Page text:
Food & Wine: Curtis Duffy
Photo © Michael Muser

Curtis Duffy

F&W Star Chef

RESTAURANTS: Grace Restaurant (Chicago)

EXPERIENCE: Charlie Trotter’s, Trio, Alinea, Avenues (Chicago)

EDUCATION: Ohio State University Culinary Arts program

Who taught you how to cook? What is the most important thing you learned from him or her?
John P. Souza was one of the first chefs that I worked for who was a real teaching chef. He taught fundamentals at the highest level. As a young cook, getting the basics of cooking and understanding how things react is important, and that’s the ability he gave me.

What's a dish that defines your cooking style?
A cooking style is separate from a particular dish. My style is very light and refined and heavily influenced by East Asia, though it’s not Asian food. It’s minimal in the sense of flavors and textures. We call it “thoughtful progressive.” Thoughtful because of the amount of research and time and energy in every single dish; the progressiveness includes using new techniques that weren’t available even five or ten years ago. We’re not a spontaneous restaurant. It’s a lot of research and development for each dish and some of them never make it onto the menu.

What was the first dish you ever cooked yourself? And what is the best dish for a neophyte cook to try?
The first dish I cooked as child was grilled cheese. That was the first meal I made myself.

For a neophyte, I recommend making Tom Kai Gai soup, because it has sweet, salty, sour and bitter. It has all the balance of flavors you want in a dish. It’s a classic Thai soup and is pretty straightforward. The chicken is marinated and boiled, and you add coconut, lots of lime, fish sauce and galanga.

Who is your food mentor? What is the most important thing you learned from him?
From Charlie Trotter and his chef de cuisine Matthias Merges, I learned to search out the best ingredients and to use them in the season, and to develop relationships with the farmers and the fishmongers and the foragers. That’s still the most important thing to me, more so even than technique itself.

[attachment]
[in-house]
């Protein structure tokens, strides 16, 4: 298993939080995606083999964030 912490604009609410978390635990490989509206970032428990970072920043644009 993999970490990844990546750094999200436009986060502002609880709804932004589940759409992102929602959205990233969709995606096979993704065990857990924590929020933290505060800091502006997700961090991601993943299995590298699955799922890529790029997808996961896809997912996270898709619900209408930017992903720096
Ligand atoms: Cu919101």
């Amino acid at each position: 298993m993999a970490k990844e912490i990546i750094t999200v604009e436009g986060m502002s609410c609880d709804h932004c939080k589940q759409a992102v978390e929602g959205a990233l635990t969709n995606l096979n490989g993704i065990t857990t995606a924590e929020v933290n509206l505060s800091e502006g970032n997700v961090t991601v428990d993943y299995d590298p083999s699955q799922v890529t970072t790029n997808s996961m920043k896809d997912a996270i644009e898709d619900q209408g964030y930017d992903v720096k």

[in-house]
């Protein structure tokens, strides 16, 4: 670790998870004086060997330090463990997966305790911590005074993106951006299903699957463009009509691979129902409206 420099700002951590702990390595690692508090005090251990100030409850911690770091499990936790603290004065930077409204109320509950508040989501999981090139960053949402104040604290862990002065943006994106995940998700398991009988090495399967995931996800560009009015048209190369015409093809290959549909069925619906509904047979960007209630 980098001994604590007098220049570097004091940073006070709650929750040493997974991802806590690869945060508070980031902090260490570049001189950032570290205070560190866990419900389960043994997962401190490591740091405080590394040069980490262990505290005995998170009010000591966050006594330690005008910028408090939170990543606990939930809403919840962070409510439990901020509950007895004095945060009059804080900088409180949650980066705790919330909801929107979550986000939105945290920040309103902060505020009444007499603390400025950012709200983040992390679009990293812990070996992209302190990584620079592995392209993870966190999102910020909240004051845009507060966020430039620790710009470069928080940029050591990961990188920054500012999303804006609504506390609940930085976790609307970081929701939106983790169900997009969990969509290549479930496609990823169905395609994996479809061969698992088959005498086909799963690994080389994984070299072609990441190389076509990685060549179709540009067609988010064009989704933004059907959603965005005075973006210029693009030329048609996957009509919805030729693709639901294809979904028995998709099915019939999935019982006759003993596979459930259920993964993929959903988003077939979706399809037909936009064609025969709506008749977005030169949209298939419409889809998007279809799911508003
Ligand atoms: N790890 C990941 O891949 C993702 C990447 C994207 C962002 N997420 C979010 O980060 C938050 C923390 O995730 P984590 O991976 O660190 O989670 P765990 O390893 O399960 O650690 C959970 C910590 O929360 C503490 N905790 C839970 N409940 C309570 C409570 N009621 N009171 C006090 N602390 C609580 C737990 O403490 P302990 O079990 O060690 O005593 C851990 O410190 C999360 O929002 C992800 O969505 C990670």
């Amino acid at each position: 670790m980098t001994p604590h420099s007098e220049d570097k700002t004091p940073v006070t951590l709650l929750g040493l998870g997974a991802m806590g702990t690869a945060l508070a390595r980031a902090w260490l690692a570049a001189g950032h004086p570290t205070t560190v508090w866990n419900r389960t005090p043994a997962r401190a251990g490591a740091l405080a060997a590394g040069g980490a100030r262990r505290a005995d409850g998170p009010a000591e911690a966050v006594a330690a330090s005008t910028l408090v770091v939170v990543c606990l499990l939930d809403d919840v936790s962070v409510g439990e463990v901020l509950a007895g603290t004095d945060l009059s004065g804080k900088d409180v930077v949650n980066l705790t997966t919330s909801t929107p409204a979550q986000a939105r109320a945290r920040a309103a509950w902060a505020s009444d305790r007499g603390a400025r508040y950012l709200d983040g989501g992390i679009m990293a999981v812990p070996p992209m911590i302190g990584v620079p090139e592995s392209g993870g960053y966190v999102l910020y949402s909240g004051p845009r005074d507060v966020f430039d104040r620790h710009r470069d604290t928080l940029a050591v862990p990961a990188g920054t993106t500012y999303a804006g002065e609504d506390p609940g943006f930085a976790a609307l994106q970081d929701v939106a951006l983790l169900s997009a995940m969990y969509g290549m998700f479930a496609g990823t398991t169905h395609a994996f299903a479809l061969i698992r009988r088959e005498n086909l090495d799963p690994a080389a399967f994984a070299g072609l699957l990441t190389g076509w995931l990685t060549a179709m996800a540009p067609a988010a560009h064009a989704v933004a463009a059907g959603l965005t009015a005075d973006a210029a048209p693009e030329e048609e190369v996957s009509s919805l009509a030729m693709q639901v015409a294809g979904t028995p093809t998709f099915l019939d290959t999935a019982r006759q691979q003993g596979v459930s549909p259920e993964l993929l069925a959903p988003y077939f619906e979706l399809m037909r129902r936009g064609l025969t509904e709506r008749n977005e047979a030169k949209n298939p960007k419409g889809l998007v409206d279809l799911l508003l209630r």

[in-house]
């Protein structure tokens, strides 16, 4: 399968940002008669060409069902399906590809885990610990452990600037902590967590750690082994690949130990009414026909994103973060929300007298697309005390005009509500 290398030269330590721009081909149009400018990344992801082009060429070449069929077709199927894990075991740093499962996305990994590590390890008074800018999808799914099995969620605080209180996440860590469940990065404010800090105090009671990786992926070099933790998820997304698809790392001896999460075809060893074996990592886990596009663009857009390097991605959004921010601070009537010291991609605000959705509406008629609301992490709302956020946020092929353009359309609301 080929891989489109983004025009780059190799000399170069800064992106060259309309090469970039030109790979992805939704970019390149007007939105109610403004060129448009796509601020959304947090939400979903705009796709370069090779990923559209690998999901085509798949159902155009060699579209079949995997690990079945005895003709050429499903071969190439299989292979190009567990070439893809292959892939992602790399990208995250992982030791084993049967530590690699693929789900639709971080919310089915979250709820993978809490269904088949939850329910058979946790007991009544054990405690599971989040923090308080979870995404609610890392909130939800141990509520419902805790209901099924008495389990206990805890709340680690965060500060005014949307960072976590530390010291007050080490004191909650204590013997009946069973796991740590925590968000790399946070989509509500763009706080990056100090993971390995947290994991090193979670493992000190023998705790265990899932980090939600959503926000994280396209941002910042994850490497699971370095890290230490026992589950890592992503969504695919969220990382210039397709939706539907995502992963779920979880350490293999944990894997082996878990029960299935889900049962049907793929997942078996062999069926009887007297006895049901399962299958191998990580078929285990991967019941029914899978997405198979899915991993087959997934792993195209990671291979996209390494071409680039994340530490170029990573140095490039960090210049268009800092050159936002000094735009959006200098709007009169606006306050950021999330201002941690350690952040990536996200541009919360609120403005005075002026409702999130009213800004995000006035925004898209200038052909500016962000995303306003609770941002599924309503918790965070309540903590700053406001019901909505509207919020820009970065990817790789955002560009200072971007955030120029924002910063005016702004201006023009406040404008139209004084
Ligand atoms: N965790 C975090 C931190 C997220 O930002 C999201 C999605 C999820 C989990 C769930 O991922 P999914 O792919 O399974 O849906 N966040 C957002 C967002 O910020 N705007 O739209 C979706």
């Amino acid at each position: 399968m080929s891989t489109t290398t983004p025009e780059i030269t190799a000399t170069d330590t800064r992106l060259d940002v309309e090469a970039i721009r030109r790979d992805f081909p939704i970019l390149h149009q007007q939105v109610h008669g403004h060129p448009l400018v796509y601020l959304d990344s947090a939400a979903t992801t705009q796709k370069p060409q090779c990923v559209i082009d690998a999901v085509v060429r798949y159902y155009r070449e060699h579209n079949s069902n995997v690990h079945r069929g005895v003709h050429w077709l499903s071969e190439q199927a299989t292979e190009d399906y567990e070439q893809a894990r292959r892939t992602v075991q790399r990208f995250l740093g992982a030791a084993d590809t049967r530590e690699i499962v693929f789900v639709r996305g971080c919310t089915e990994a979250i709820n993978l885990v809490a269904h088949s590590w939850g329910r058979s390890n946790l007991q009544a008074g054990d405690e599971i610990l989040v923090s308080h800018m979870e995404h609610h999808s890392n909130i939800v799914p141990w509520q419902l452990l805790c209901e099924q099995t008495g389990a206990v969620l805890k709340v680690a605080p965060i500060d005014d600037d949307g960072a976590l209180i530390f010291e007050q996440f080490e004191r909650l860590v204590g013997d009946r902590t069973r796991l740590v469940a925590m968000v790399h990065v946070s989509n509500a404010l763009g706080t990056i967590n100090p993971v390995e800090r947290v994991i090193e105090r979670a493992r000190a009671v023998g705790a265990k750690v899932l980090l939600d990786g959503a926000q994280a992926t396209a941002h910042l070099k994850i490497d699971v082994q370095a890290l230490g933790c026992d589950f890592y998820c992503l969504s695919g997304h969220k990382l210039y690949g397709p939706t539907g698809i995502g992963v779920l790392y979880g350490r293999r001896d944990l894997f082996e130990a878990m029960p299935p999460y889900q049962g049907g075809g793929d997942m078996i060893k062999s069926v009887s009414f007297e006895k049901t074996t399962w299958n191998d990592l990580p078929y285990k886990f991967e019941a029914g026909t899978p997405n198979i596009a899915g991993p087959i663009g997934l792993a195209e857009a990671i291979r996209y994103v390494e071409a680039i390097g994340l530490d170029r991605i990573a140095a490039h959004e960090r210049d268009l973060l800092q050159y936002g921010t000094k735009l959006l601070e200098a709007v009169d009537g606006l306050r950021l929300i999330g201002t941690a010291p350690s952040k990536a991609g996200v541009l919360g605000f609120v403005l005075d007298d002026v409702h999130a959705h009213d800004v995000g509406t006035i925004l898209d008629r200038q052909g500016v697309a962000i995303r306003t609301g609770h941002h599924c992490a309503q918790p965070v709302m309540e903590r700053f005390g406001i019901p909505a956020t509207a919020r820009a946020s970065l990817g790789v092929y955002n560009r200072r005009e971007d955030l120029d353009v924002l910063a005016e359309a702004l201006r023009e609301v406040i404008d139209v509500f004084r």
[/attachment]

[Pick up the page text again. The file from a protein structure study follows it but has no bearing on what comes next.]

From Grant, whom I spent six years with, I learned to look at something and never say no to it. For Grant, everything has potential, whether it’s now or six years from now. He taught me to always see possibility.

Favorite cookbook of all time.
I have about 4,000 in my collection, but one that I always go back to is Michel Bras, Essential Cuisine, for the beauty of the book and the way it’s presented. I’m a little biased because eating at his restaurant was the best meal I’ve ever had in my life.

What's the most important skill you need to be a great cook?
The ability to taste and self-awareness.

Is there a culinary skill or type of dish that you wish you were better at?
I love the way the Japanese butcher and clean fish. I’m pretty good at it but when you watch them, you feel you have no skills. The ability to refine butchering fish, and breaking down fish the way the Japanese do. Something about that always makes me smile.

What is the best bang-for-the-buck ingredient and how would you use it?
Salt. It’s cheap and it makes things taste great. You use it in balance, with respect and caution.

What is your current food obsession?